A report just out suggesting that the different tax rates of National Insurance Contributions (NICs) between self-employed workers and employees are unfair is fundamentally flawed, argues the Freelancer & Contractor Services Association (FCSA).
The Institute of Fiscal Studies (IFS) believes that the differential NICs rates should be aligned because, in their opinion, there is minimal difference in state benefits funded by NICs for self-employed and employed people.
However, FCSA argues that this is a fundamentally flawed position to take – self-employed people do not have access to NICs funded statutory benefits like unemployment benefit or sick pay and when it comes to maternity allowance, employees receive at least 57 per cent more in maternity pay than self-employed workers, based on FCSA’s analysis of a 2012 survey by XPertHR.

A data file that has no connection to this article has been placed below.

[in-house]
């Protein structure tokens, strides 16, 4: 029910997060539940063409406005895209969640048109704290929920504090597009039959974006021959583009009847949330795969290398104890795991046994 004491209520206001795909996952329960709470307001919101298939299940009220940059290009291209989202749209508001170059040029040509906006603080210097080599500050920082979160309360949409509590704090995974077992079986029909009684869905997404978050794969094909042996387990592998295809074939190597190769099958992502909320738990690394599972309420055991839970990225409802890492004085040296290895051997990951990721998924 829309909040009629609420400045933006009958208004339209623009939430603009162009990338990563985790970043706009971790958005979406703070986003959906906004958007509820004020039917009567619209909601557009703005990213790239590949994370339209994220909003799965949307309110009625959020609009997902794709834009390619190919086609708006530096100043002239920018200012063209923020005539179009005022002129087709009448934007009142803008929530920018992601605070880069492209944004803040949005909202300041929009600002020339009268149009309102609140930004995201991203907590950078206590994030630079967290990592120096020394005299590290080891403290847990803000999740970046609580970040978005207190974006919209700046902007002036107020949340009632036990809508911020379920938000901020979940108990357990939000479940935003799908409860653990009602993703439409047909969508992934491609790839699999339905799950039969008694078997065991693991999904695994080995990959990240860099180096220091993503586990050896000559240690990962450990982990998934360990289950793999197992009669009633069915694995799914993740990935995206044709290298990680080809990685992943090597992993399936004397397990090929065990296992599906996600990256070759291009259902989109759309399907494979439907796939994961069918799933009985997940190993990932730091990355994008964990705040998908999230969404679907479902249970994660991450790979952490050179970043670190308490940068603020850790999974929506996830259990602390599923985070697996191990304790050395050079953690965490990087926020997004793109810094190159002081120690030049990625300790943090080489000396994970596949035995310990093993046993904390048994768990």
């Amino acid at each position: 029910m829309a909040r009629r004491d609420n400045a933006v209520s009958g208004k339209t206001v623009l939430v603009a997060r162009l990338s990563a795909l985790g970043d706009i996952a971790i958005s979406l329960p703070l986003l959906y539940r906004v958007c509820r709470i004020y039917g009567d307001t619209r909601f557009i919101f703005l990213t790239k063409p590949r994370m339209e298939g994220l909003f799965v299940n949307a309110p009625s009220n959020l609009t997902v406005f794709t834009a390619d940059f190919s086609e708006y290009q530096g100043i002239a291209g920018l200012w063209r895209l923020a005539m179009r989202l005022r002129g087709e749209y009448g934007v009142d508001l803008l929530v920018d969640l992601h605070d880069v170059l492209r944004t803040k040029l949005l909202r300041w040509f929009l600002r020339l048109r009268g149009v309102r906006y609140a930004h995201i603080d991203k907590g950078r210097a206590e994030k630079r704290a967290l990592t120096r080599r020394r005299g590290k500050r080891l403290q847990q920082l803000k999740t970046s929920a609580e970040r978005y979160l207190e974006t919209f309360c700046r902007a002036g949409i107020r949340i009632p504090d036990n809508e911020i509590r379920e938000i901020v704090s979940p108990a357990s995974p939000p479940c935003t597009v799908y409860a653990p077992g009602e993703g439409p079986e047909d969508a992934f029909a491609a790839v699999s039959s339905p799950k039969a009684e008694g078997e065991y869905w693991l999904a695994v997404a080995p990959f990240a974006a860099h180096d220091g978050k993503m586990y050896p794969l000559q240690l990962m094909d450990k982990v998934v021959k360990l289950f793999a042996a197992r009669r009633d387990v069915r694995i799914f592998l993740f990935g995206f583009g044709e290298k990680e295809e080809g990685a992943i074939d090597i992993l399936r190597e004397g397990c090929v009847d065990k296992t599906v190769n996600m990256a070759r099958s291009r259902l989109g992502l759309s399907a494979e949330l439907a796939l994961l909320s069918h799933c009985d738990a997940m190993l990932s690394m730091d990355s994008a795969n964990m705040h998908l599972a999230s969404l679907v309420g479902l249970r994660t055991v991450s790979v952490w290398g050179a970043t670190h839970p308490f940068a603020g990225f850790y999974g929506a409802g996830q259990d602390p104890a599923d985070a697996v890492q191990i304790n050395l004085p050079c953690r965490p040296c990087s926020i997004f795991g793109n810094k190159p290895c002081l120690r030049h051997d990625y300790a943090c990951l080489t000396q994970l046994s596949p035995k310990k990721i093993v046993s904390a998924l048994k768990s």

The IFS report also claims that the self-employed have the same entitlement to the new state pension. However, setting the record straight, FCSA points out that self-employed workers are not part of the new auto-enrolment model, so they cannot access the tax relief that is afforded to employees and funded by NICs under the new scheme.
Furthermore, they will need to have paid 35+ years of NICs in order to receive the state pension, and many self-employed people might not be in this position so it is far from a level playing field.
Julia Kermode, FCSA’s chief executive says, ‘Once again the self-employed are coming under attack for not paying enough tax with IFS arguing that the NICs system needs addressing so that employees are not being penalised by an unfair system. That is wholly unjustifiable and they should take a proper look at their figures and the differential benefits provided that account for the different NICs rates paid.
‘Freelancers and contractors are the backbone of our economy and have been propping up UK plc since the recession and they should be celebrated and supported not chastised and penalised. It is worth pointing out that the self-employed do not want or expect these state benefits but if the NICs rates are to be aligned then at the very least the access to benefits needs to be matched. And that could cost the UK government dearly.’